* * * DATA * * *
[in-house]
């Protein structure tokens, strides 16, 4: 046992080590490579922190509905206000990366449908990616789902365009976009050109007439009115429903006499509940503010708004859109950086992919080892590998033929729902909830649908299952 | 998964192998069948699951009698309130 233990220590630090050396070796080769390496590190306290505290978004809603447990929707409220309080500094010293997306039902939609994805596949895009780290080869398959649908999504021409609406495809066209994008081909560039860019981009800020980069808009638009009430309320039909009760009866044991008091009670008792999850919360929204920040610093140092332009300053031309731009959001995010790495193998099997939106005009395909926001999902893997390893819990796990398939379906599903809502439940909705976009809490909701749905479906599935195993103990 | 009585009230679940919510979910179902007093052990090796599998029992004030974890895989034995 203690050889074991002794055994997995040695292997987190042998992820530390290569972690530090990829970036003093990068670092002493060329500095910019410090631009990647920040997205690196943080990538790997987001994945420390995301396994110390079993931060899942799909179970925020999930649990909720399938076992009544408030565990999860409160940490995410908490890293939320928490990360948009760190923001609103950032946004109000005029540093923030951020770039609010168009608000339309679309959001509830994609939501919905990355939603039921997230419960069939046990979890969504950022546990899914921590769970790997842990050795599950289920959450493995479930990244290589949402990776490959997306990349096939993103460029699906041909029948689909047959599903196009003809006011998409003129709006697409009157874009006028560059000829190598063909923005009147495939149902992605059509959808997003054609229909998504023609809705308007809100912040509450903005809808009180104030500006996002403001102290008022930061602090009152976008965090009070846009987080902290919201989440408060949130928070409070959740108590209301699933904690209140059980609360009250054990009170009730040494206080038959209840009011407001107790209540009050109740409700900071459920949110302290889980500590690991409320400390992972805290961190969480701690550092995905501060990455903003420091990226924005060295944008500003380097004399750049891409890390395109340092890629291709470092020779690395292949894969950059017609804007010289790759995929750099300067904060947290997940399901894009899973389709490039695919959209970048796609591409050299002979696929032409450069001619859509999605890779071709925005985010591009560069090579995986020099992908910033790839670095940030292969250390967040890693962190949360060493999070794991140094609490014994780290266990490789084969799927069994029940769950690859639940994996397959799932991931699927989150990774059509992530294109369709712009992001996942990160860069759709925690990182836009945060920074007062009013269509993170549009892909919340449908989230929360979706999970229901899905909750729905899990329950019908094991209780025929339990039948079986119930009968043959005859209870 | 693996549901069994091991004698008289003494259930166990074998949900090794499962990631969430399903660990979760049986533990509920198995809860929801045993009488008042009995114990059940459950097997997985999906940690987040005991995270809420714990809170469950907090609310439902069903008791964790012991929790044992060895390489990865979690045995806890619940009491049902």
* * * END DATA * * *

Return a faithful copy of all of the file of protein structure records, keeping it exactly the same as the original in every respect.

[in-house]
């Protein structure tokens, strides 16, 4: 046992080590490579922190509905206000990366449908990616789902365009976009050109007439009115429903006499509940503010708004859109950086992919080892590998033929729902909830649908299952 | 998964192998069948699951009698309130 233990220590630090050396070796080769390496590190306290505290978004809603447990929707409220309080500094010293997306039902939609994805596949895009780290080869398959649908999504021409609406495809066209994008081909560039860019981009800020980069808009638009009430309320039909009760009866044991008091009670008792999850919360929204920040610093140092332009300053031309731009959001995010790495193998099997939106005009395909926001999902893997390893819990796990398939379906599903809502439940909705976009809490909701749905479906599935195993103990 | 009585009230679940919510979910179902007093052990090796599998029992004030974890895989034995 203690050889074991002794055994997995040695292997987190042998992820530390290569972690530090990829970036003093990068670092002493060329500095910019410090631009990647920040997205690196943080990538790997987001994945420390995301396994110390079993931060899942799909179970925020999930649990909720399938076992009544408030565990999860409160940490995410908490890293939320928490990360948009760190923001609103950032946004109000005029540093923030951020770039609010168009608000339309679309959001509830994609939501919905990355939603039921997230419960069939046990979890969504950022546990899914921590769970790997842990050795599950289920959450493995479930990244290589949402990776490959997306990349096939993103460029699906041909029948689909047959599903196009003809006011998409003129709006697409009157874009006028560059000829190598063909923005009147495939149902992605059509959808997003054609229909998504023609809705308007809100912040509450903005809808009180104030500006996002403001102290008022930061602090009152976008965090009070846009987080902290919201989440408060949130928070409070959740108590209301699933904690209140059980609360009250054990009170009730040494206080038959209840009011407001107790209540009050109740409700900071459920949110302290889980500590690991409320400390992972805290961190969480701690550092995905501060990455903003420091990226924005060295944008500003380097004399750049891409890390395109340092890629291709470092020779690395292949894969950059017609804007010289790759995929750099300067904060947290997940399901894009899973389709490039695919959209970048796609591409050299002979696929032409450069001619859509999605890779071709925005985010591009560069090579995986020099992908910033790839670095940030292969250390967040890693962190949360060493999070794991140094609490014994780290266990490789084969799927069994029940769950690859639940994996397959799932991931699927989150990774059509992530294109369709712009992001996942990160860069759709925690990182836009945060920074007062009013269509993170549009892909919340449908989230929360979706999970229901899905909750729905899990329950019908094991209780025929339990039948079986119930009968043959005859209870 | 693996549901069994091991004698008289003494259930166990074998949900090794499962990631969430399903660990979760049986533990509920198995809860929801045993009488008042009995114990059940459950097997997985999906940690987040005991995270809420714990809170469950907090609310439902069903008791964790012991929790044992060895390489990865979690045995806890619940009491049902």